When it comes to cheesy couples' pics on Valentine's Day, I am firmly and forever on Team Eye Roll. I’m not talking about the couple that shares the occasional pic of the the two of them doing something special, like taking a vacation or rescuing a new pet (honestly, I'm mostly just excited about the cute puppy or kitten in this equation). What I am talking about is that couple, the one we know (and if we're really unlucky, couples... plural) who clog up our social media feeds day after day with a seemingly endless dream of the two of them performing romance. Barf. And the hashtags, don’t even get me started. Let’s just say that nothing is less #couplesgoals than folks who can't stop rubbing their #truelove in our #faces. It’s really just obnoxious and, even worse, boring. I mean, cool, you split an everything bagel, but does the world really need to know that?
No. The answer is: No.
When Valentine's Day rolls around, this habit of cutesy couple oversharing epidemic metastasizes. If you thought they were cheesy in January, just brace yourself for the tsunami of couples' photos coming your way in mid-February. My teeth are already chattering at the thought of what my Facebook feed is about to turn into. But why does it bother me so much? We live in a world in turmoil, with global warming threatening to drown the planet, the government ever on the verge of a shutdown, and Vanderpump Rules has not yet been confirmed for a Season 7 (and it better get one because this season is fire). So, why expend so much emotional energy on something so trite? Well, maybe that's exactly the point. We are facing real problems, and the naval gazing self-aggrandizement of these over-the-top couple photos doesn't say "love" or "human connection" to me, it says "look at me, look what I have, now compare yourself to me. Aren't you just so jealous?"
It's the literal antithesis of the world needs right now.
Or maybe it’s something else. Am I just getting more and more bitter? I probably sound bitter AF, but I’m actually not. The fact is, I have been cuffed up for a literal decade and about happy and secure in the relationship as you could be. I even am a bit of a romantic in my own way, which definitely strays away from "traditional romance." I just have a very low tolerance for cheesiness, which is also a major factor for why Valentine's Day couples' photos get under my skin.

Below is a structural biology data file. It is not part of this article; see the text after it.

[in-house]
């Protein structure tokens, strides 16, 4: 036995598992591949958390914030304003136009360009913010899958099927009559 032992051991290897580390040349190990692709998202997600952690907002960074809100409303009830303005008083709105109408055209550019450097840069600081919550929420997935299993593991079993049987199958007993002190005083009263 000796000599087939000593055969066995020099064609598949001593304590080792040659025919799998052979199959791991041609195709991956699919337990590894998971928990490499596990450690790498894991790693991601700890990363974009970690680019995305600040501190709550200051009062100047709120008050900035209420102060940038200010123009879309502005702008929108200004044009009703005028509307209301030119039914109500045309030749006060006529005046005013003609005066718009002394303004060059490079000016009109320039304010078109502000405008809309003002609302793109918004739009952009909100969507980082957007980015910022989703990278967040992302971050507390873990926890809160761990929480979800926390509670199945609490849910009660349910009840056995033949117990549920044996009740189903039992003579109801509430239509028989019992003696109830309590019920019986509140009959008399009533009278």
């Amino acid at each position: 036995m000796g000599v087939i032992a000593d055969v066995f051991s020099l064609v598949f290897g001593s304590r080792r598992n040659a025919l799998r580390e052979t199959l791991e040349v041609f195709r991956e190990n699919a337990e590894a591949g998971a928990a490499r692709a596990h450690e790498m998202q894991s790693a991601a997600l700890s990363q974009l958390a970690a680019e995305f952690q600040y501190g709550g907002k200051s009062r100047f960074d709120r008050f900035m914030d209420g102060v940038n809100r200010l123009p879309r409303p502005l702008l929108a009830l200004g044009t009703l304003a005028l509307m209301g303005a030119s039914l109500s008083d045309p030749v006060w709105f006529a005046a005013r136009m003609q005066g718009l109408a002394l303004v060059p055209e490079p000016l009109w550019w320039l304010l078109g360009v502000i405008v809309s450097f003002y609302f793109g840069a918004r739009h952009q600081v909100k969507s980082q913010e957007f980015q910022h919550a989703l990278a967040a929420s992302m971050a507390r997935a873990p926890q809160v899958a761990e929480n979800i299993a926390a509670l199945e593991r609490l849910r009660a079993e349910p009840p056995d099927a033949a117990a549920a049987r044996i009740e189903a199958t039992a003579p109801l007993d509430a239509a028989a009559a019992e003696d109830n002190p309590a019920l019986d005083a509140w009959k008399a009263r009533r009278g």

I think what really truly bothers me about these photos is how obviously performative they are (or at least, they feel). And thirsty, so very thirsty — what they really need is to be #blessed #withaglassofwater. While the over-the-top displays of coupledom have always rang false to me, it turns out I am on to something. A study of couples who overshare on Facebook have found they are actually masking insecurity, according to a September 2014 study by the Society for Personality and Social Psychology on attachment and relationship visibility. Couples who are less secure are more compelled to make their relationships as “visible” as possible by posting about them daily, the study noted. Is there anything more satisfying than having your personal distastes and hot takes validated by science? So. Good.
Here's the thing, if you really love posting a billionty photos of you and bae and that truly makes you happy, what I think ultimately doesn't matter. Will I continue to judge you silently from my quiet corner of the internet? Yes, but who cares. You do you, boo.
That being said, maybe just this once, just for this Valentine’s Day, consider instead of posting a corny AF photo of the two of you in a frame of balloon hearts, while laying on a bed of roses, and feeding each other chocolates, try being in the actual moment and, in doing, so getting all the validation you need from your partner — and not your audience on social media. Just a thought.
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